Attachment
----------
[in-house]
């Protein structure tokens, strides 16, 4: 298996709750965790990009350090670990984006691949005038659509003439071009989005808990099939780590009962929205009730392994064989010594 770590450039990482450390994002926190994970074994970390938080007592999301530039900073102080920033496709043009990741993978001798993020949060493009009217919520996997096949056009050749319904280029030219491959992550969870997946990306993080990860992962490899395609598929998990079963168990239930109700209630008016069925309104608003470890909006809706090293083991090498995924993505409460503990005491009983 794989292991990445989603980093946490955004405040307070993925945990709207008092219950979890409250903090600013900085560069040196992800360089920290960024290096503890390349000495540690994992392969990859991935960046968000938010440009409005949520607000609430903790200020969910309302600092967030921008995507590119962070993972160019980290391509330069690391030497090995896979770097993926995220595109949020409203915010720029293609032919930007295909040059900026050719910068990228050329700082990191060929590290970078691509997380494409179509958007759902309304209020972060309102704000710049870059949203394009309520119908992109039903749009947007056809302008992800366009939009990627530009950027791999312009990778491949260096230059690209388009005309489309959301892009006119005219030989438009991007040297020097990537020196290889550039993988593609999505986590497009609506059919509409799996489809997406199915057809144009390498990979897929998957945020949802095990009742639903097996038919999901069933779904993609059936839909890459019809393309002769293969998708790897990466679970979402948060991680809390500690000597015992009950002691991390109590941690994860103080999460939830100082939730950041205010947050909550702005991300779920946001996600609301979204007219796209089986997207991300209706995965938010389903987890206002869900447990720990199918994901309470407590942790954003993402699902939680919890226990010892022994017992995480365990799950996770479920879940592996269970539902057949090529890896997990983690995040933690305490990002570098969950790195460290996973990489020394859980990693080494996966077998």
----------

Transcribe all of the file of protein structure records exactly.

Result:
[in-house]
């Protein structure tokens, strides 16, 4: 298996709750965790990009350090670990984006691949005038659509003439071009989005808990099939780590009962929205009730392994064989010594 770590450039990482450390994002926190994970074994970390938080007592999301530039900073102080920033496709043009990741993978001798993020949060493009009217919520996997096949056009050749319904280029030219491959992550969870997946990306993080990860992962490899395609598929998990079963168990239930109700209630008016069925309104608003470890909006809706090293083991090498995924993505409460503990005491009983 794989292991990445989603980093946490955004405040307070993925945990709207008092219950979890409250903090600013900085560069040196992800360089920290960024290096503890390349000495540690994992392969990859991935960046968000938010440009409005949520607000609430903790200020969910309302600092967030921008995507590119962070993972160019980290391509330069690391030497090995896979770097993926995220595109949020409203915010720029293609032919930007295909040059900026050719910068990228050329700082990191060929590290970078691509997380494409179509958007759902309304209020972060309102704000710049870059949203394009309520119908992109039903749009947007056809302008992800366009939009990627530009950027791999312009990778491949260096230059690209388009005309489309959301892009006119005219030989438009991007040297020097990537020196290889550039993988593609999505986590497009609506059919509409799996489809997406199915057809144009390498990979897929998957945020949802095990009742639903097996038919999901069933779904993609059936839909890459019809393309002769293969998708790897990466679970979402948060991680809390500690000597015992009950002691991390109590941690994860103080999460939830100082939730950041205010947050909550702005991300779920946001996600609301979204007219796209089986997207991300209706995965938010389903987890206002869900447990720990199918994901309470407590942790954003993402699902939680919890226990010892022994017992995480365990799950996770479920879940592996269970539902057949090529890896997990983690995040933690305490990002570098969950790195460290996973990489020394859980990693080494996966077998």